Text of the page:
The documents reveal Holden made a $156 million profit in its last year as an Australian manufacturer. In contrast, Ford Australia managed to make just $27 million last year, the first profit it has made in the five years since it announced it would quit local manufacturing in late 2016 becoming a full line importer.
Holden’s financial statement also shows the Takata recall – the brand recently announced it would need to add 330,000 cars to the millions already caught up in the airbag scandal – is estimated to cost $53 million, which it said it would pass back on to the GM subsidiaries that built the vehicles.
Holden’s higher profit – well up on the $125.5 million it earned in 2016 – came on the back of $1.86 billion in revenue for the brand’s 90,306 sales, but down on the $2.33 billion it reaped the previous year. It paid $22 million in income tax, the documents reveal.
Ford, meanwhile, says it earned $3.52 billion in revenue off 78,161 sales after bouncing back from a $24 million loss posted in 2016. It paid no tax, the documents reveal, instead calling in losses from previous years to offset its taxable income.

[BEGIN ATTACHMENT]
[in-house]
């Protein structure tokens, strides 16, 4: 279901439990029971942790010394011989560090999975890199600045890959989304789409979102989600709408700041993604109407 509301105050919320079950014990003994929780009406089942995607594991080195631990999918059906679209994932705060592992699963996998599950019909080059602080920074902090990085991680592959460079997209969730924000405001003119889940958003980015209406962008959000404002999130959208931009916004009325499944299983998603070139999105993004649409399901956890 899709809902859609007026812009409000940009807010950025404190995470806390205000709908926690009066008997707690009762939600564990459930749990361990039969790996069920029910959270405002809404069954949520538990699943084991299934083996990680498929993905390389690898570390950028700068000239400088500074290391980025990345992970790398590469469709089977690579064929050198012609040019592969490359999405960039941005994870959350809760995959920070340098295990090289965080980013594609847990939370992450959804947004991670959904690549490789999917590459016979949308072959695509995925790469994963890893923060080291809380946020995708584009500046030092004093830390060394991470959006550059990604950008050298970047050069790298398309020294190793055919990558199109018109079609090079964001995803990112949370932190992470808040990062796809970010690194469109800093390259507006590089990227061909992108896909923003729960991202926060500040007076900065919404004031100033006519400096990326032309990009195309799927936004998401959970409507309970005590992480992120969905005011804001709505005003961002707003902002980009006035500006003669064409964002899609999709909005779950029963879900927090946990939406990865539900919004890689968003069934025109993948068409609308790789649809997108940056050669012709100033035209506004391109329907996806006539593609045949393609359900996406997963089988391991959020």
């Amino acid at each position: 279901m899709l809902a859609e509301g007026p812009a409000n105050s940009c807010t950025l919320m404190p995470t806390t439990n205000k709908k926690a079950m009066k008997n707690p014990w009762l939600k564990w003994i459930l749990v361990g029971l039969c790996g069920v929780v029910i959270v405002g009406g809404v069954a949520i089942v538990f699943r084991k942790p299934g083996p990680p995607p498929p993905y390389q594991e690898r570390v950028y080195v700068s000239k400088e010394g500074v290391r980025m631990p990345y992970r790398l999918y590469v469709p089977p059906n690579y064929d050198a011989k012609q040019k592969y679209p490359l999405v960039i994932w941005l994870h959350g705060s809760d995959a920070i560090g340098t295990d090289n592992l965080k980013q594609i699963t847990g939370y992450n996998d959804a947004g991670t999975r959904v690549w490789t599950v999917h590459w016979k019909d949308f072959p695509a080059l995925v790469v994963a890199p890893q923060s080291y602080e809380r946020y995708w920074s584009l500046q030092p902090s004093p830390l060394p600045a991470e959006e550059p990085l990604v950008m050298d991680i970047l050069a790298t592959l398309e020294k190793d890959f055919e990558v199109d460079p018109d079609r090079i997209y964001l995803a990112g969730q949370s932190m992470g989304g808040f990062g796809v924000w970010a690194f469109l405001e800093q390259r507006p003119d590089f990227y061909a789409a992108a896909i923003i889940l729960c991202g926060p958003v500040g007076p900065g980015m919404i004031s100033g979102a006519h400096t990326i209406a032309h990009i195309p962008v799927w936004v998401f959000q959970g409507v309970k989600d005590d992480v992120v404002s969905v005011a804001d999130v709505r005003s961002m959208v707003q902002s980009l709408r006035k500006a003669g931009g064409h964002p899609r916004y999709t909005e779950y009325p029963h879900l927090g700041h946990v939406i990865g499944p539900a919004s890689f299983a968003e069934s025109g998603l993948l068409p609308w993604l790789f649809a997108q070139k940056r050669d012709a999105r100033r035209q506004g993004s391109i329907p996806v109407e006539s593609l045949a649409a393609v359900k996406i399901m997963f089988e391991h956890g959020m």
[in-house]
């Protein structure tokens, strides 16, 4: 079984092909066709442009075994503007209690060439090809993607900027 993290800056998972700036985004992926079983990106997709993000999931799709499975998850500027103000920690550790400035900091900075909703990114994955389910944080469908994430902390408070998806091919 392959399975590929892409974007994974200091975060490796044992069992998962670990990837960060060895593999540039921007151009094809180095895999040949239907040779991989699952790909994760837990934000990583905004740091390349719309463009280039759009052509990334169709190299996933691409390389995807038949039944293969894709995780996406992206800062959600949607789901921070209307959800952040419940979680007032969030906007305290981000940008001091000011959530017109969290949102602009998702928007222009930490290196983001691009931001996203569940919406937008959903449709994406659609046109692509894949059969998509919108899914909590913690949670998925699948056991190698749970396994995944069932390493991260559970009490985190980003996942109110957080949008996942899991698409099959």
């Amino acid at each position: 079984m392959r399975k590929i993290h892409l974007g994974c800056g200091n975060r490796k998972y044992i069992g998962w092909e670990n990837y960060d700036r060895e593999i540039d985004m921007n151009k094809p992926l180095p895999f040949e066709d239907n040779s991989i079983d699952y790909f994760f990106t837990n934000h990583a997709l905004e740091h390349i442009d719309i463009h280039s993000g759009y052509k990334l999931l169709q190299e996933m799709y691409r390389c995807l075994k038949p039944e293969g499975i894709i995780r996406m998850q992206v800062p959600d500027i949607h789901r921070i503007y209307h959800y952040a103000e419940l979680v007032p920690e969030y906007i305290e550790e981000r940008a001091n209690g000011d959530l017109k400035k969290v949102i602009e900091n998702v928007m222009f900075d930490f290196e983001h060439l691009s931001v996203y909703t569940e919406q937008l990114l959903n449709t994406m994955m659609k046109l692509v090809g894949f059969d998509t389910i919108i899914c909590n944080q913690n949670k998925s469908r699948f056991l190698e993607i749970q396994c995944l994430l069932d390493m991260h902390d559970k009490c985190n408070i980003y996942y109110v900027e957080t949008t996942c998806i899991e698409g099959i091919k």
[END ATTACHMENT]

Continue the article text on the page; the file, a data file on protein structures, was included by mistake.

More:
Ford said 2017’s positive result showed the company was in line with its plans for “transforming and growing our Australian business”.
“Our 2017 financials reflect a significant growth in our core business as we move towards sustainable profitability,” it said in a statement. “This is tempered by ongoing decommissioning costs. Ford continues to focus on refreshing our product line-up to offer more innovative products for consumers and to drive profitable growth.”
Both Ford and Holden still maintain research and development hubs in Australia. Holden said it had invested $70.7 million on its new-product efforts in 2017, while Ford allocated a $471.5 million cost to its Australian division.
Both Ford and Holden’s 2017 income included contributions from the public purse. Holden gained $36.6 million from the Federal Government’s Automotive Transformation Scheme, while $1.6 million. Holden also made $35.6 million from the sale of its property, plant and equipment after announcing the sale of both its Port Melbourne engine plant site and the Elizabeth factory site.